The main problem with "The Butterfly Effect" is that it doesn't transcend this level but simply thinks that it does. Take the scene where Kutcher tries to stop the exploding mailbox. The chain reaction of events that result from this act may be drastic, but there is nothing unpredictable about it. He affects a crucial event in his life and the result is a straightforward, logical consequence, hardly akin to stepping on an insect and changing the course of man. The writers could have used far more imagination when devising the plot. Other changes that the character makes are unconvincing, such as the notion that he could prevent recurrent child abuse simply by threatening someone on a single occasion. That scene, in any case, is not a good example of little things affecting the world in big ways. It's an example of wishful thinking, plain and simple. When the scenario finally goes wrong, it happens because of the way Kutcher's character acts in the altered present, not because of the altered time-line itself.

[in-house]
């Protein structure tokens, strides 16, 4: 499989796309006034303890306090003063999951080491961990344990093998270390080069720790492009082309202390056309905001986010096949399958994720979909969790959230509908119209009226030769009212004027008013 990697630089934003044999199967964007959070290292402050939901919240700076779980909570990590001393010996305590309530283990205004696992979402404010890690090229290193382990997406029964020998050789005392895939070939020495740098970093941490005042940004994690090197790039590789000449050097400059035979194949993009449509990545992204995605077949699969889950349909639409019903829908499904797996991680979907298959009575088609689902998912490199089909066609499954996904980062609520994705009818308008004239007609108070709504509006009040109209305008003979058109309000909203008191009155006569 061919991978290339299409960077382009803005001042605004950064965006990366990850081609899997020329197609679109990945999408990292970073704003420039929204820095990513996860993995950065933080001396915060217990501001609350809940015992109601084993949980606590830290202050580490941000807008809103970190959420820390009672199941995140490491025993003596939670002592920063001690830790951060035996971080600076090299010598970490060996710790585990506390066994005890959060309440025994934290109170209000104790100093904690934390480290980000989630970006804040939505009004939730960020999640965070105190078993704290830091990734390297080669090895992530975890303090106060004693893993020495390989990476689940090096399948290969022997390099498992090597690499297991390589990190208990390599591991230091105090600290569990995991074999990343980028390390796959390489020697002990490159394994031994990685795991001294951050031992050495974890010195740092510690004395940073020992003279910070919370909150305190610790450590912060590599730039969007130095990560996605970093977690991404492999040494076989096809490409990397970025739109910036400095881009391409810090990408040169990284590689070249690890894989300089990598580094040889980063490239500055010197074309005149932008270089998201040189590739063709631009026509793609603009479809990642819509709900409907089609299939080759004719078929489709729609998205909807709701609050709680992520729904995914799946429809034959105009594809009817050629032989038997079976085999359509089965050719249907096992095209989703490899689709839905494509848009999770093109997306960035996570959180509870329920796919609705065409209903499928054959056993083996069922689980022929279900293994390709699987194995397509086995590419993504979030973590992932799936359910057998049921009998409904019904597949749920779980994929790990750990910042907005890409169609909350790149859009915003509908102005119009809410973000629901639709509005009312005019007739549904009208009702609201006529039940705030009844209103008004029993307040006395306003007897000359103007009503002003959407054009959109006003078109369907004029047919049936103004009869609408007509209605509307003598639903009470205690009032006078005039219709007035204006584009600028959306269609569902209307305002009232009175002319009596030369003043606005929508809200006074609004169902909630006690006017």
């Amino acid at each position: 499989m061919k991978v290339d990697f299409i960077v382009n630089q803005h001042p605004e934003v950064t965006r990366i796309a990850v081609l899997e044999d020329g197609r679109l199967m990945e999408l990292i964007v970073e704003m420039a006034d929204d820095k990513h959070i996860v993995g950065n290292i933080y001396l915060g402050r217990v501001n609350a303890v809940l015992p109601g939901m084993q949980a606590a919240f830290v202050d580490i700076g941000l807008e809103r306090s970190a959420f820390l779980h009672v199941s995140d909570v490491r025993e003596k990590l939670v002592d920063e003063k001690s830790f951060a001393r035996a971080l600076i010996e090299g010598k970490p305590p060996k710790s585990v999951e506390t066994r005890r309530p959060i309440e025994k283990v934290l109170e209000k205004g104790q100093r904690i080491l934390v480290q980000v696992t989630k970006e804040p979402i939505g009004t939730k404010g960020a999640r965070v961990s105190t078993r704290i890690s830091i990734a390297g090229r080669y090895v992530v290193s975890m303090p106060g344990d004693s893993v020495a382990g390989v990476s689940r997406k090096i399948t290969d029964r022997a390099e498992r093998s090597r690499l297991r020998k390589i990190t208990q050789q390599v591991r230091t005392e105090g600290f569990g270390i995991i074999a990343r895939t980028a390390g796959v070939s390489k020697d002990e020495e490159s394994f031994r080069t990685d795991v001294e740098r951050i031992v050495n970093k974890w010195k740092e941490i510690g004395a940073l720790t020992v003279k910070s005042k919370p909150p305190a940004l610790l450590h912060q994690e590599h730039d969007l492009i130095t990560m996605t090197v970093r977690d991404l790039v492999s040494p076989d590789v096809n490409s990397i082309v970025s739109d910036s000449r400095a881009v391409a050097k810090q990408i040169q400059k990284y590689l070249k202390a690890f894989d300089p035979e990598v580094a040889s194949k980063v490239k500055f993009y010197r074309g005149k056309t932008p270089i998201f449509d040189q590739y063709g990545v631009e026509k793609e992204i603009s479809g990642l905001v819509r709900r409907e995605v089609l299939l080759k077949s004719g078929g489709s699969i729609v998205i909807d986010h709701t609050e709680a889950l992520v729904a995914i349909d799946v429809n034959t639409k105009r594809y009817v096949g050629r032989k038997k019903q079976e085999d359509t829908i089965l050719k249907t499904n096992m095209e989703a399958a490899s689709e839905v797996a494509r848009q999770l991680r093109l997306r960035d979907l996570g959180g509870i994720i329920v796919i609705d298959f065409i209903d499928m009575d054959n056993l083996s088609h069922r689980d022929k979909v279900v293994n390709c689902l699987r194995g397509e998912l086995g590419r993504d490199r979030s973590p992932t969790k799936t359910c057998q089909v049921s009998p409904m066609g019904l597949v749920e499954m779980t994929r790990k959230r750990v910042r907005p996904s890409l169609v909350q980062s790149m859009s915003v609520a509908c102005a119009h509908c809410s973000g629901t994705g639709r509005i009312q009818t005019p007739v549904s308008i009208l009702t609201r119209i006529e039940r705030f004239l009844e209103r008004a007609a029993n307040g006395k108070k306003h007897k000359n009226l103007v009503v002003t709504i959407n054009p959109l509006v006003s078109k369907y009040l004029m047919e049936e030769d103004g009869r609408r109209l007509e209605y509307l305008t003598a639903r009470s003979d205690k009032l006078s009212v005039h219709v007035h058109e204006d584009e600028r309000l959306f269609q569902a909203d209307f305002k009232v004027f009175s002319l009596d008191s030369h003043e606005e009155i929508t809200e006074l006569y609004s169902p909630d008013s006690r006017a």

The film's first forty-five minutes are somewhat more promising. These early scenes deal with Kutcher's childhood experiences, how he blacks out whenever his life becomes too traumatic. It's an intriguing setup that would have left me wondering where the story was headed had I not already seen the trailer, where I learned that it was going to be about time travel. On a dramatic level, the movie's biggest failing is that it never follows through with the tone it sets up in the beginning. We're promised a thriller, but the movie degenerates into what can best be described as an episodic black comedy, almost a dark version of "Bedazzled."